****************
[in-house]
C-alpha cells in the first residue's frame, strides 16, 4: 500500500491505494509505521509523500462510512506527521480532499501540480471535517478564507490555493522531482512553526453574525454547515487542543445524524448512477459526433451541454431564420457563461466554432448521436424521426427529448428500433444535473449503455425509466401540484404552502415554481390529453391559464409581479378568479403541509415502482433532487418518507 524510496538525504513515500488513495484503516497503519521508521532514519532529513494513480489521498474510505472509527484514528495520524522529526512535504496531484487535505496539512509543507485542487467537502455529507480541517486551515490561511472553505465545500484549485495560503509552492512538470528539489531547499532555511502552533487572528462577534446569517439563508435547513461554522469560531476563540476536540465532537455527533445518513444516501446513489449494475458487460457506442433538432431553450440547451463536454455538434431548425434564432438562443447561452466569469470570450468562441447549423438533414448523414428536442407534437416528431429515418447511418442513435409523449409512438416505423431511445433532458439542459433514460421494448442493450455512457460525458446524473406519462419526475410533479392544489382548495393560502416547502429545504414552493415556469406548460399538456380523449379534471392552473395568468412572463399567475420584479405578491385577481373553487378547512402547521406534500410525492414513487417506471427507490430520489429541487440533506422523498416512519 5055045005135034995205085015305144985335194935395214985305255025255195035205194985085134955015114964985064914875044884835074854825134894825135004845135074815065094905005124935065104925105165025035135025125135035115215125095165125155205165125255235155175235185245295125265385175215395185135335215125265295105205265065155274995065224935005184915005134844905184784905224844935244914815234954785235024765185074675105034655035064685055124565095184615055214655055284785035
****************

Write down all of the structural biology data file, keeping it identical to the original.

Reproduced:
[in-house]
C-alpha cells in the first residue's frame, strides 16, 4: 500500500491505494509505521509523500462510512506527521480532499501540480471535517478564507490555493522531482512553526453574525454547515487542543445524524448512477459526433451541454431564420457563461466554432448521436424521426427529448428500433444535473449503455425509466401540484404552502415554481390529453391559464409581479378568479403541509415502482433532487418518507 524510496538525504513515500488513495484503516497503519521508521532514519532529513494513480489521498474510505472509527484514528495520524522529526512535504496531484487535505496539512509543507485542487467537502455529507480541517486551515490561511472553505465545500484549485495560503509552492512538470528539489531547499532555511502552533487572528462577534446569517439563508435547513461554522469560531476563540476536540465532537455527533445518513444516501446513489449494475458487460457506442433538432431553450440547451463536454455538434431548425434564432438562443447561452466569469470570450468562441447549423438533414448523414428536442407534437416528431429515418447511418442513435409523449409512438416505423431511445433532458439542459433514460421494448442493450455512457460525458446524473406519462419526475410533479392544489382548495393560502416547502429545504414552493415556469406548460399538456380523449379534471392552473395568468412572463399567475420584479405578491385577481373553487378547512402547521406534500410525492414513487417506471427507490430520489429541487440533506422523498416512519 5055045005135034995205085015305144985335194935395214985305255025255195035205194985085134955015114964985064914875044884835074854825134894825135004845135074815065094905005124935065104925105165025035135025125135035115215125095165125155205165125255235155175235185245295125265385175215395185135335215125265295105205265065155274995065224935005184915005134844905184784905224844935244914815234954785235024765185074675105034655035064685055124565095184615055214655055284785035